Thursday, 20 September 2018
PLANS to build 245 homes on farmland to the north of Emmer Green should be refused as there are enough housing sites elsewhere in South Oxfordshire, the district council has claimed.
Speaking on the final day of an inquiry into the council’s rejection of the scheme by Gladman Homes, its solicitor Robin Green hit back at the developer’s claim that the council hadn’t secured enough land to meet the next five years’ demand for new housing.
Gladman, which wants to develop three fields totalling 13.5 hectares between Peppard Road and Kiln Road, argued the shortfall rendered the council’s local plan invalid so sites that didn’t comply with its policies should be considered eligible.
The council says it has a 7.6-year land supply to meet its target of 627 new houses a year by 2027 but Gladman claimed the target should actually be 1,700 and therefore the true supply was much lower.
Mr Green told the final day of the inquiry, which took place at Henley Rugby Club last week, that Gladman’s figure was based on a document with no basis in planning law.
This was the Oxfordshire Housing and Growth Deal, which all six of the county’s local authorities were preparing in return for £215 million of Government investment in infrastructure and affordable housing.
A report said the county must take 100,000 homes by 2031 and that South Oxfordshire could take an extra 4,950 to help make up for Oxford being 15,000 units behind its quota.
Mr Green told inspector Nick Palmer that the council had signed no agreement to this effect and the deal should be seen as provisional.
He said: “It is not, in itself, intended to influence planning decisions. It doesn’t apportion housing numbers to individual local authorities because this is something for each to decide through its local plan and ultimately a joint strategy.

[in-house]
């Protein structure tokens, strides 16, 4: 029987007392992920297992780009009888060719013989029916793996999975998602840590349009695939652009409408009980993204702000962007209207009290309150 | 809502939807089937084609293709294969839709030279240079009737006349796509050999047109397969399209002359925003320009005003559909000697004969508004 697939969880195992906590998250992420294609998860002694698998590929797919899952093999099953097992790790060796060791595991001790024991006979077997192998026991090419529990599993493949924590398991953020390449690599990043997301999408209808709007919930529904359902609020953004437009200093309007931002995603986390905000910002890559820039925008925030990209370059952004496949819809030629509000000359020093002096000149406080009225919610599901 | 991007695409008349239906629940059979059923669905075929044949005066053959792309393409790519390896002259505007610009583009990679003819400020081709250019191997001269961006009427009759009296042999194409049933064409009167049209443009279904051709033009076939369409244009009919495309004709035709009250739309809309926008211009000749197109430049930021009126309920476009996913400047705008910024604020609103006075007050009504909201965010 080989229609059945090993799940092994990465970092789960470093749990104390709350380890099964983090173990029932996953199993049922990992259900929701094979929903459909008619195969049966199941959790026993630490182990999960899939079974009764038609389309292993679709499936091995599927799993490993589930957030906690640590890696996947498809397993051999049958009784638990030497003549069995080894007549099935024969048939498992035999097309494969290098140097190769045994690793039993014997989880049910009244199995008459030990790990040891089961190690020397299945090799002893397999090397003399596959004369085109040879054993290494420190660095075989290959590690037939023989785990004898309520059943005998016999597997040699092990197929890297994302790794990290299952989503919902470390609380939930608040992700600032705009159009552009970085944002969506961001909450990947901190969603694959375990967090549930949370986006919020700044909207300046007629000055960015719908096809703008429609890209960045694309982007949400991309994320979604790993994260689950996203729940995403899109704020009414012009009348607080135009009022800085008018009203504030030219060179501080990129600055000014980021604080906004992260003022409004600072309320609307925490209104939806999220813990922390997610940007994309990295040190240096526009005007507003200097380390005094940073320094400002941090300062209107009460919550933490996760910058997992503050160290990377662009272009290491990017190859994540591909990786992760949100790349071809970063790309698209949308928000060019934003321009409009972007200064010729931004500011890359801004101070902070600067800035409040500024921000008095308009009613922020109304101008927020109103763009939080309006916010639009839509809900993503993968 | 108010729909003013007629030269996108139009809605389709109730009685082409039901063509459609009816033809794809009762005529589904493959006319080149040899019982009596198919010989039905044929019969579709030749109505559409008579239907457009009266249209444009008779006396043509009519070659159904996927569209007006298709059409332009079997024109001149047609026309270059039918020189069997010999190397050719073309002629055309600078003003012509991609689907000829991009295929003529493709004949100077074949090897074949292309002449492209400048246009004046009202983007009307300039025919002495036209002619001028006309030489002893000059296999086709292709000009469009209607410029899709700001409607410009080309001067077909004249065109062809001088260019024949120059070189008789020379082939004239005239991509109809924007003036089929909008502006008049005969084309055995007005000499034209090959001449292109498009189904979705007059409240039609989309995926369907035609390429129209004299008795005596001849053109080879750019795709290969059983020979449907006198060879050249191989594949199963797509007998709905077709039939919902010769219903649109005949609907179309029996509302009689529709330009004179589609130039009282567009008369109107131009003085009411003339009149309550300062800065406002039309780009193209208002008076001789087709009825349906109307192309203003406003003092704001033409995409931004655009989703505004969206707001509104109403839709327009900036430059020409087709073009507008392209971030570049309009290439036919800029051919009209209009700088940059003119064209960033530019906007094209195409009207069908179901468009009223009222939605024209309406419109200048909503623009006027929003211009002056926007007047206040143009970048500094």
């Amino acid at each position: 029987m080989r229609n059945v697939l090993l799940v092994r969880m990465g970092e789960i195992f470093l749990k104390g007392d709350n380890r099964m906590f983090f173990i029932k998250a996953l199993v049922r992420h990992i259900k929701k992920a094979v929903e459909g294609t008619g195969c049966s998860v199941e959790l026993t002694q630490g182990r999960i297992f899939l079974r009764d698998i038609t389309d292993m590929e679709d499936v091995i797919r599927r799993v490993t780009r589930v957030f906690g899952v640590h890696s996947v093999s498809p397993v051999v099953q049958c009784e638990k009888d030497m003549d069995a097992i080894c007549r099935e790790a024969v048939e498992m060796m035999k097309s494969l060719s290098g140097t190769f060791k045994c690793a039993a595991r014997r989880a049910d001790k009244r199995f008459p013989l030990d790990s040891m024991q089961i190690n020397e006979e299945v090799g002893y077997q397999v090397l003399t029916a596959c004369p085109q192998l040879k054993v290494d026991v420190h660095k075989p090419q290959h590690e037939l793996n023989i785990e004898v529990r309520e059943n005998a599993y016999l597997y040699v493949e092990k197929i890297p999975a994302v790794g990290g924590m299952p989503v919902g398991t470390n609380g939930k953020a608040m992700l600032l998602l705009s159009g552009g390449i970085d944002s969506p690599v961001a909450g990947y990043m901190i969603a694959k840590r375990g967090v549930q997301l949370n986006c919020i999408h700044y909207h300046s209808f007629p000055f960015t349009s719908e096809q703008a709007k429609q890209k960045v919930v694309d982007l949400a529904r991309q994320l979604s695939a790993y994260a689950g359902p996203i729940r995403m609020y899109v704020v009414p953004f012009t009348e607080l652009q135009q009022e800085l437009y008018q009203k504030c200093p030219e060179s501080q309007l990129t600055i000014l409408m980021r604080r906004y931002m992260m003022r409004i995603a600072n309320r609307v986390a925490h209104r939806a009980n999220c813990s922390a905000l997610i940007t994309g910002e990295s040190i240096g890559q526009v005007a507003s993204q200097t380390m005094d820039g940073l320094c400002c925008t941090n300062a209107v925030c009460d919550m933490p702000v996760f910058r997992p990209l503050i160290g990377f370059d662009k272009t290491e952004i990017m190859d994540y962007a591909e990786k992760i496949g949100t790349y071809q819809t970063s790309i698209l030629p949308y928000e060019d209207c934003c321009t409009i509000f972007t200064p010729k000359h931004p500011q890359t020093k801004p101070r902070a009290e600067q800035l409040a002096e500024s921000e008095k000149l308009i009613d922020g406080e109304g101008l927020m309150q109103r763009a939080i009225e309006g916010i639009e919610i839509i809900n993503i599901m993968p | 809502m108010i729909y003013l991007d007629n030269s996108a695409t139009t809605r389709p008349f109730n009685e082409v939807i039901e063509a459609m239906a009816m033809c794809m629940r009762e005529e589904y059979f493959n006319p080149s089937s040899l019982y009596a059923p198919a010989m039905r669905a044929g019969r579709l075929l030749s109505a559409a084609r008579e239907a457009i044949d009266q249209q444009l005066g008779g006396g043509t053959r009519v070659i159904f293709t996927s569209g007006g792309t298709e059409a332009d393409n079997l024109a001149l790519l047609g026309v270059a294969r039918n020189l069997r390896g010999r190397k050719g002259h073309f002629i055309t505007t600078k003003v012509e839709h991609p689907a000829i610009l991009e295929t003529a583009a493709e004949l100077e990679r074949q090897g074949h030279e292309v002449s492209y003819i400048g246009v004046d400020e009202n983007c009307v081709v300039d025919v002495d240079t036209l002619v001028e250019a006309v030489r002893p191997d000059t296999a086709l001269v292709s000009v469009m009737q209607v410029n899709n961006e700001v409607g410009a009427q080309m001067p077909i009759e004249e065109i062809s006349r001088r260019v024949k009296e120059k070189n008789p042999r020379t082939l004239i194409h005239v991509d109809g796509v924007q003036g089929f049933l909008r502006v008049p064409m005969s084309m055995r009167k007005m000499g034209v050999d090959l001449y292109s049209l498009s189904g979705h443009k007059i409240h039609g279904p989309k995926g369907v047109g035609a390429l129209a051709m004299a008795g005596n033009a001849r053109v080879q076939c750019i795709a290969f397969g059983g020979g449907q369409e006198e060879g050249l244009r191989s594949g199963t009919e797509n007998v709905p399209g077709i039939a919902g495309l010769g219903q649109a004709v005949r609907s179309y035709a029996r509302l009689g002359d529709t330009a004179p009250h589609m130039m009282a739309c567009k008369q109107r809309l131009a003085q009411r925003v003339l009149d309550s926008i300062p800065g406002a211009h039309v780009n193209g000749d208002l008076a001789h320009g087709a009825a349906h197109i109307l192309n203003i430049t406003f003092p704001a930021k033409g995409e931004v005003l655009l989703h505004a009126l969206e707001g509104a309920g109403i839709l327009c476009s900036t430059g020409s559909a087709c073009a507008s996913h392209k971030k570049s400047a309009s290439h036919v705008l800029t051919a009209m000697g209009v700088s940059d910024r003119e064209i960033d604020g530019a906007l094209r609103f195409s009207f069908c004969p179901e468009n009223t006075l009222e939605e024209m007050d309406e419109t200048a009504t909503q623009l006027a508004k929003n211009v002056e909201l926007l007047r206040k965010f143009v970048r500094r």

“It is merely a timetable for the production of local plans, the contents of which are for local authorities to decide.
“There’s no justification for using it to support this application… [and] no reasonable reader would understand it as imposing an obligation on the council to meet a portion of Oxford’s unmet need.
“The strategic housing market assessment conducted in 2014 recognises a shortfall across Oxfordshire but does not say how much should be provided as a consequence and, as per Government guidance, does not apply constraints.
“However, those issues are very relevant in deciding how much development can be accommodated and where it should be located.
“It would be perverse if the deal were used to justify an increase in housing numbers. The council’s current figure is properly derived using standard measurement and clearly demonstrates an adequate supply.”
John Fitzsimons, for the Campaign Against Gladman in Eye and Dunsden, said Gladman’s scheme would be a “parasitic” development on Reading borough.
“The houses are not needed to meet a lack of supply there and with an adequate five-year supply in South Oxfordshire they’re certainly not needed here,” he said.
John Barrett, for Gladman, said the increase outlined in the deal was bound to be needed eventually and West Oxfordshire and Cherwell district councils had condemned South Oxfordshire for failing to agree to it.
He said West Oxfordshire’s local plan, which had just been approved, was based on the 2014 housing market assessment, which said South Oxfordshire’s target should go up to between 725 and 825 homes a year. This showed that it was a valid basis for deciding planning policies. Mr Barrett said: “It is quite frankly inconceivable that the district council can hope to maintain the benefits associated with the Oxfordshire growth deal without carrying some of the responsibility that comes with it.”
The district council refused Gladman’s plans a year ago and the developer appealed.
The first part of the inquiry took place in May and focused on sustainability and the impact on traffic, infrastructure and the landscape in Eye and Dunsden parish.
Opponents argued the application would put undue pressure on Reading’s roads, schools and surgeries and would be too far from the nearest shops and services for people to walk.
They said it would spoil views of the neighbouring Chilterns Area of Outstanding Natural Beauty and erode the green barrier between Reading and Sonning Common.
Gladman pointed out that the council’s own officers raised no such concerns and had recommended approval.
The land supply arguments were deferred as the district council announced it had achieved the five-year minimum on the day before proceedings opened and Gladman wanted time to analyse its figures.
Mr Palmer will announce his decision later.
10 September 2018
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